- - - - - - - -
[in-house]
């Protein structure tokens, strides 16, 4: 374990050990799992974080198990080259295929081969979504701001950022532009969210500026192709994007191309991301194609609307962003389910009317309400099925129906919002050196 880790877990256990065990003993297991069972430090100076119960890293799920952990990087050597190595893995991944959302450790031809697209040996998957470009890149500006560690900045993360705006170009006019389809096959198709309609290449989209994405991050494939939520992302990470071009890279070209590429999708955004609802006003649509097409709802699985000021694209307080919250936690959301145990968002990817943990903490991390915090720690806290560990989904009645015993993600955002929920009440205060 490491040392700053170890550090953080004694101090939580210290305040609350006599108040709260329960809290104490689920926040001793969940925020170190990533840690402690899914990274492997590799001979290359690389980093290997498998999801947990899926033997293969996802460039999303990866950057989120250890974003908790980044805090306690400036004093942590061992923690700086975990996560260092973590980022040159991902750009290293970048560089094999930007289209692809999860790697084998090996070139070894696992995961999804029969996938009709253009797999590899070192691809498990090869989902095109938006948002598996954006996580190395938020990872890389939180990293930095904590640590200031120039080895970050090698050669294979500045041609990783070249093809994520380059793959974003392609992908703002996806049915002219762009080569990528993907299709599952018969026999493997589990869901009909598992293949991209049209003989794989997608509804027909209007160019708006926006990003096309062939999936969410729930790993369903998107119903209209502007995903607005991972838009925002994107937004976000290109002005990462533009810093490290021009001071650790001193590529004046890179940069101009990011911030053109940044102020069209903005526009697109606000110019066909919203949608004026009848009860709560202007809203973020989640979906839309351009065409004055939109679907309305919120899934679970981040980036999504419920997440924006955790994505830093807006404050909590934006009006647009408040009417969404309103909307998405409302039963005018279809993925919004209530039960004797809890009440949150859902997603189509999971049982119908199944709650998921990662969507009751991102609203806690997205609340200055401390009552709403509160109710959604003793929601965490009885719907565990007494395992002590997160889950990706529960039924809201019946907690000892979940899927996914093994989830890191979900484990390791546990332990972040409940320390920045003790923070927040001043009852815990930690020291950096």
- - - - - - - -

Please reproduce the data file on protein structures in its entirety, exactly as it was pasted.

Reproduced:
[in-house]
């Protein structure tokens, strides 16, 4: 374990050990799992974080198990080259295929081969979504701001950022532009969210500026192709994007191309991301194609609307962003389910009317309400099925129906919002050196 880790877990256990065990003993297991069972430090100076119960890293799920952990990087050597190595893995991944959302450790031809697209040996998957470009890149500006560690900045993360705006170009006019389809096959198709309609290449989209994405991050494939939520992302990470071009890279070209590429999708955004609802006003649509097409709802699985000021694209307080919250936690959301145990968002990817943990903490991390915090720690806290560990989904009645015993993600955002929920009440205060 490491040392700053170890550090953080004694101090939580210290305040609350006599108040709260329960809290104490689920926040001793969940925020170190990533840690402690899914990274492997590799001979290359690389980093290997498998999801947990899926033997293969996802460039999303990866950057989120250890974003908790980044805090306690400036004093942590061992923690700086975990996560260092973590980022040159991902750009290293970048560089094999930007289209692809999860790697084998090996070139070894696992995961999804029969996938009709253009797999590899070192691809498990090869989902095109938006948002598996954006996580190395938020990872890389939180990293930095904590640590200031120039080895970050090698050669294979500045041609990783070249093809994520380059793959974003392609992908703002996806049915002219762009080569990528993907299709599952018969026999493997589990869901009909598992293949991209049209003989794989997608509804027909209007160019708006926006990003096309062939999936969410729930790993369903998107119903209209502007995903607005991972838009925002994107937004976000290109002005990462533009810093490290021009001071650790001193590529004046890179940069101009990011911030053109940044102020069209903005526009697109606000110019066909919203949608004026009848009860709560202007809203973020989640979906839309351009065409004055939109679907309305919120899934679970981040980036999504419920997440924006955790994505830093807006404050909590934006009006647009408040009417969404309103909307998405409302039963005018279809993925919004209530039960004797809890009440949150859902997603189509999971049982119908199944709650998921990662969507009751991102609203806690997205609340200055401390009552709403509160109710959604003793929601965490009885719907565990007494395992002590997160889950990706529960039924809201019946907690000892979940899927996914093994989830890191979900484990390791546990332990972040409940320390920045003790923070927040001043009852815990930690020291950096």